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Please enter at least one feature (symptom, sign or investigation result) before performing the calculation.
For example, if chest pain and low oxygen saturations were present, but haemoptysis was absent, the features section should look as follows:
To add a feature that is present, start typing and then click the green arrow.
To add the absence of a feature (i.e. a 'negative' finding), start typing then click the red cross.
If you want to remove a feature from the list simply click the grey cross in the box to the right of the feature.
Immune checkpoint inhibitors are a type of immunotherapy that are increasingly being used to treat certain types of cancer, as an alternative to cytotoxic chemotherapy. In contrast to therapies such as chemotherapy and tumour-targeted drugs that directly affect the growth and proliferation of tumour cells, these targeted treatments harness the body’s natural anti-cancer immune response. They boost its ability to attack and destroy the cancer cells.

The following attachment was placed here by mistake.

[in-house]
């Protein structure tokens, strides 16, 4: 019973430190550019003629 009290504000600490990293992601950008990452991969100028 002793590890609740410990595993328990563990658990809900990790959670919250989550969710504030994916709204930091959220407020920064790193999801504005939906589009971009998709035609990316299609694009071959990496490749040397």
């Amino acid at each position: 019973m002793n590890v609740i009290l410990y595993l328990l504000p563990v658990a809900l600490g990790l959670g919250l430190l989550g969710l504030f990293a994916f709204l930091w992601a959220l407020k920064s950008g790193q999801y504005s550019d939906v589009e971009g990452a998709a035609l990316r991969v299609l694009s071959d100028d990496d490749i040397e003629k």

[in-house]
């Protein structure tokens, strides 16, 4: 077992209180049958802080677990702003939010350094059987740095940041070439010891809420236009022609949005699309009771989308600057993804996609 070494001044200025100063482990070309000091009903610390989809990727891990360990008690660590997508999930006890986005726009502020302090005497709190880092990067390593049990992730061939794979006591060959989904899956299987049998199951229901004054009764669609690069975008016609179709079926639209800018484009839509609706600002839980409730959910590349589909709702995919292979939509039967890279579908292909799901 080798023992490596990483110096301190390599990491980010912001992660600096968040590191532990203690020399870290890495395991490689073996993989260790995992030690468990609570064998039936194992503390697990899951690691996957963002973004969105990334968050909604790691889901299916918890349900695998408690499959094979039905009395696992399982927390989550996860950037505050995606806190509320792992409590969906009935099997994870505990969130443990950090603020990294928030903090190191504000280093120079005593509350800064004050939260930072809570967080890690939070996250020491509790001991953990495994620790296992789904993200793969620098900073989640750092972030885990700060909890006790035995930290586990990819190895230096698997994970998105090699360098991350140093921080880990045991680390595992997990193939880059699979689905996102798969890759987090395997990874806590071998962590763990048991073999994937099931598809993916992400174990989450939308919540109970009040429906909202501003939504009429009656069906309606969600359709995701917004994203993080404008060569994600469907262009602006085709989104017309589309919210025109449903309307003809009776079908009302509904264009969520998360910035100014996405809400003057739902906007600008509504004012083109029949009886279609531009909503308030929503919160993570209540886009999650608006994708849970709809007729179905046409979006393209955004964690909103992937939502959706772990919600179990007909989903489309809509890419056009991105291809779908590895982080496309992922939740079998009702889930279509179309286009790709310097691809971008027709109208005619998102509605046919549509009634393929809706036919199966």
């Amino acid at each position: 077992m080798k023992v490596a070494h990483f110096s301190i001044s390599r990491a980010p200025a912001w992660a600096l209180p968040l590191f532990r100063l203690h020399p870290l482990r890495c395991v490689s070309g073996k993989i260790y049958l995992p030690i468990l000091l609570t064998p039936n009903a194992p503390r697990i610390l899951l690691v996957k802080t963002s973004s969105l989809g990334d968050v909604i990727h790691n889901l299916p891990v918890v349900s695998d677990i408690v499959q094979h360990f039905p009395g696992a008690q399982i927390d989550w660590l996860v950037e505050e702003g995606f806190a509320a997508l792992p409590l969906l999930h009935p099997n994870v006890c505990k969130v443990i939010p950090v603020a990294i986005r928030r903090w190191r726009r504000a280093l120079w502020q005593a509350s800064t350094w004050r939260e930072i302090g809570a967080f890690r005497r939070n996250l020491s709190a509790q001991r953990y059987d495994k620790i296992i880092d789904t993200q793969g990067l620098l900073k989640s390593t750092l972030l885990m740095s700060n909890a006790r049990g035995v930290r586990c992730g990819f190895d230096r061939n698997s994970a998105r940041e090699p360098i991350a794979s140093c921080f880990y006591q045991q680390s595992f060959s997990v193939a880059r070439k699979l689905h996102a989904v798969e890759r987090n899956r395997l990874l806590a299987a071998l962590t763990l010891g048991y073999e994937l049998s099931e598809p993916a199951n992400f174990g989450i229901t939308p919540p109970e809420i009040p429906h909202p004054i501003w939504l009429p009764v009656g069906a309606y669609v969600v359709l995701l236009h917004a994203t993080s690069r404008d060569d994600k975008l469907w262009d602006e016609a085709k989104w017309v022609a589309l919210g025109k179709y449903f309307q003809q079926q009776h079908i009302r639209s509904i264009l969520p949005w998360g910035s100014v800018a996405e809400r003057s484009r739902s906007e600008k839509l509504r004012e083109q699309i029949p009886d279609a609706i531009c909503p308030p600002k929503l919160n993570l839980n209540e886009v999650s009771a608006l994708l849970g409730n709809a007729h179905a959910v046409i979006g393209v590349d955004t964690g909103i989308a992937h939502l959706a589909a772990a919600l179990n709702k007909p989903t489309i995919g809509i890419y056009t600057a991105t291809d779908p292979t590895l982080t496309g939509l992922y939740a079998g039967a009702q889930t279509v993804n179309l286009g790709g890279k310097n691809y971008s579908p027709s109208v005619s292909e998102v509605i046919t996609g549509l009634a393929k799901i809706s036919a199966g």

Mechanism of action
T-cells are an important part of our immune system which help destroy cancer cells. Some cancer cells make high levels of proteins that turn T-cells off. Checkpoint inhibitors block this process and reactivate and increase the body’s own T-cell population, enhancing the immune systems own ability to recognise and fight cancer cells.
Ipilimumab (Yervoy) is a checkpoint inhibitor that blocks CTLA-4 (cytotoxic T lymphocyte-associated protein 4). It is a treatment for advanced melanoma.
Nivolumab (Opdivo) and pembrolizumab (Keytruda) blocks PD-1 (programmed cell death protein 1). These are treatments for melanoma, Hodgkin's lymphoma, non-small cell lung cancer and urological cancers.
Atezolizumab, Avelumab and Durvalumab block PD-L1 and is used to treat lung cancer and urothelial cancer. It is also undergoing trials as a treatment for breast cancer.
The proteins CTLA-4 and PD-1 are found on T-cells and PD-L1 are found on cancer cells.
This mechanism of action of these drugs can result in side effects termed 'Immune-related adverse events' that are inflammatory and autoimmune in nature. This is because all immune cells are boosted by these drugs, not just the ones that target cancer. The over-active T-cells can produce side effects such as:
Dry, itchy skin and rashes (most commonly)
Nausea and vomiting
Tiredness and fatigue
Shortness of breath and a dry cough.
Management of such side effects reflects the inflammatory nature, often involving corticosteroids.
It is important to monitor liver, kidney and thyroid function as these drugs can affect these organs.